Once the party has finished up in Thither, they will find themselves in the mountainous region of Yon. Yon is a sparse, bleak realm that doesn’t have as much whimsy as the previous two realms. This realm is ruled over by Endelyn Moongrave, a wicked witch that can gaze into the future and is obsessed with grim theatrical plays.

Again, this chapter provides a recommended path, some random encounters, and a conclusion at the lair of the last hag sister. The path of this chapter goes as follows:

  1. The party is approached by a down-on-her-luck elf and her giant Dandelion friend. They tell the party that there are a group of creatures called korreds here that may help to overthrow the hag.
  2. When the party goes to investigate their potential ally, they are told of the group’s hatred for another clan of creatures, called the brigganock, that are supposedly loyal to the hag. If the party can deal with the brigganock for the korred’s, they will help them fight the hag.
  3. On the way to deal with the brigganock, the players come across an elf trying to make his way out of the Feywild and back to his home plane. With the help of the party, he manages to escape.
  4. When the party arrives at brigganock’s lair, they quickly realize that this group doesn’t support the hag’s agenda either. If both groups are made to realize that their interests align, they will help the players assault the hag’s lair together.
  5. The party heads to the hag’s lair and has to bargain with the hag or overthrow her.

The Good 

Strength in Numbers

The side quest of uniting the korreds and brigganock is a satisfying one as it pays off with an ally in the fight against the hag as well as a secret entrance to her lair. 

Tragic Comedy

When the players meet with the hag, she will only give them what they want if they put on a play for her. The mechanics behind the play are a fun improv exercise that could be a really good time if you can get your players into it.

The Bad

An Unexpected Exit

If players light the torches at the Fey Beacons area and jump through the portal they could be stranded in the Material Plane with no way to reach the Feywild again. Of course, this can be adjusted to prevent the adventure from ending preemptively. 

Stage Fright

The play that the players are required to put on requires effort on the player’s part to be outgoing and think quickly. If players are uncomfortable roleplaying or have trouble thinking on their feet, they can easily become discouraged by the mechanics of this encounter.

Chapter 5

The archfey Zybilna is known to grant wishes to mortals brave enough to visit her abode: the Palace of Heart’s Desire.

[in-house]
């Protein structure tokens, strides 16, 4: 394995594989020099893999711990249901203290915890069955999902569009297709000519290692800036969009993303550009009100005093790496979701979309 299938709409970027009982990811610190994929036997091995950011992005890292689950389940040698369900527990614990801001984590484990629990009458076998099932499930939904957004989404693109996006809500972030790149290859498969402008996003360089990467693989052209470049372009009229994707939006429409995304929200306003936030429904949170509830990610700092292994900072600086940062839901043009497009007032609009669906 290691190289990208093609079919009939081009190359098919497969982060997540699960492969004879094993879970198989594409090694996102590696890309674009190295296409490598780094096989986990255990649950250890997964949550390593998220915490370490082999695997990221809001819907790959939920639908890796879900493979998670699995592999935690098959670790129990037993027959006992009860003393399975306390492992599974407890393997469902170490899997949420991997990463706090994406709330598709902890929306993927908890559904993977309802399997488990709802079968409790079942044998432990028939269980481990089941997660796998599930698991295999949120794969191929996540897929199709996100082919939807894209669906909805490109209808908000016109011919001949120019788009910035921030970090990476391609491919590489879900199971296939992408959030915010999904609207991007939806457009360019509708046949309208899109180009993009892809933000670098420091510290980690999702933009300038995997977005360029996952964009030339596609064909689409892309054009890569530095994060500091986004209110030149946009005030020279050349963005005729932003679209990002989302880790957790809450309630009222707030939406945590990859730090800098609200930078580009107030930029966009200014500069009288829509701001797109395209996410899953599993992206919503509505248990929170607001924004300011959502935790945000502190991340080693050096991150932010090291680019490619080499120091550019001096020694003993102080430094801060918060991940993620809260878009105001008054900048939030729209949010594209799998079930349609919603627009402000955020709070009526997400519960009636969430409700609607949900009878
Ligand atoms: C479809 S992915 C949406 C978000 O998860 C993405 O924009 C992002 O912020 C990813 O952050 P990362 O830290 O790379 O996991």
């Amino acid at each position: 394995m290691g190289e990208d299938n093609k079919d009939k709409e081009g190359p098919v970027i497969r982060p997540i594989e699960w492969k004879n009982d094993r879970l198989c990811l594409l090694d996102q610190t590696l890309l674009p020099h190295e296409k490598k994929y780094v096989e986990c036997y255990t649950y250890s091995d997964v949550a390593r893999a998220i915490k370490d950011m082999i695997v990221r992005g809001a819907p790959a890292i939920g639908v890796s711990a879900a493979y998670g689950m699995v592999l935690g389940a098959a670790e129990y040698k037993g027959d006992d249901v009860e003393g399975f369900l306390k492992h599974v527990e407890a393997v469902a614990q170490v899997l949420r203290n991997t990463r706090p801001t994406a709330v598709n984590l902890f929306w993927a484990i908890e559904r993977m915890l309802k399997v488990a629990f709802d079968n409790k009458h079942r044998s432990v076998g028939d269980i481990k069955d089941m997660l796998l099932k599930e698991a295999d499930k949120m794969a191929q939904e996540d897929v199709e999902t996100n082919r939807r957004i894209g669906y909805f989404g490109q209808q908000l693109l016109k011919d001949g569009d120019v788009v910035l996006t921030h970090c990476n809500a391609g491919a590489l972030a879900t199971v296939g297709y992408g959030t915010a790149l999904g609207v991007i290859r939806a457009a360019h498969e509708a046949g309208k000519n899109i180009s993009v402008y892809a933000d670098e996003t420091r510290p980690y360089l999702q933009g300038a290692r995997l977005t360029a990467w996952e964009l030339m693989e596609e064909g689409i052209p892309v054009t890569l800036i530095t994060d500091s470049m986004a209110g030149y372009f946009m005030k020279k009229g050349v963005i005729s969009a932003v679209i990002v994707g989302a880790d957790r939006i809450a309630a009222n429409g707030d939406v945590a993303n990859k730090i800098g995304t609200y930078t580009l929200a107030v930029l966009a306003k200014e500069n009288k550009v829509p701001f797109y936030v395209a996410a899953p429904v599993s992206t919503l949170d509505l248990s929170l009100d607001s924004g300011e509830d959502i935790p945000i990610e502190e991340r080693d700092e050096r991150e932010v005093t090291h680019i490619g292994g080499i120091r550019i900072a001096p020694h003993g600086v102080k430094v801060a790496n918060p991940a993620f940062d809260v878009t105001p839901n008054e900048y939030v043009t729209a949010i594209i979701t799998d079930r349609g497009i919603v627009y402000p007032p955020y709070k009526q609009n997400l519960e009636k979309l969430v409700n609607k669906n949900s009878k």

The final chapter of the adventure sees the players finally arrive at the heart of Prismeer, the Palace of Heart’s Desire. Here they must navigate a magical castle where most of its inhabitants are frozen in time.

While navigating the castle, the party must avoid the remaining members of the League of Malevolence and a dangerous Jabberwock. In order to free Prismeer from the grip of the hags, the party must investigate clues to find the true identity of the Queen of Prismeer. If the party succeeds in freeing the Queen from her prison, the party is (potentially) awarded with a Wish spell. 

The Good 

Just in Time

I really like the mechanics that stem from most of the castle’s inhabitants being frozen in time. It adds another dimension (heh) to exploring the castle and provides a great reason for the party to investigate the issues that have befallen the realm, rather than simply being told.

Satisfying Payoffs

This chapter does a great job tying off threads of the story that have been left open until now and pays off mysteries that have been hinted at throughout the adventure. Really, the culmination of this adventure isn’t about a big battle or defeating an evil being hell-bent on conquering the world. Rather it is about investigation, puzzle solving, and diplomacy in order to succeed. This is a nice change from typical adventures, but ones that players should be prepared for it so as to not provoke feelings of “wait, that’s it?”

The Bad

An Anticlimactic Ending

When the Queen is freed from her prison, it is said that all the remaining hags travel to another dimension to hide from her wrath and that the adventure doesn’t cover the scope of what the alternate dimension may entail. This is certainly a disappointing conclusion to the story if revenge is the primary motivation and puts a lot of pressure on DMs to come up with an actual conclusion to the story.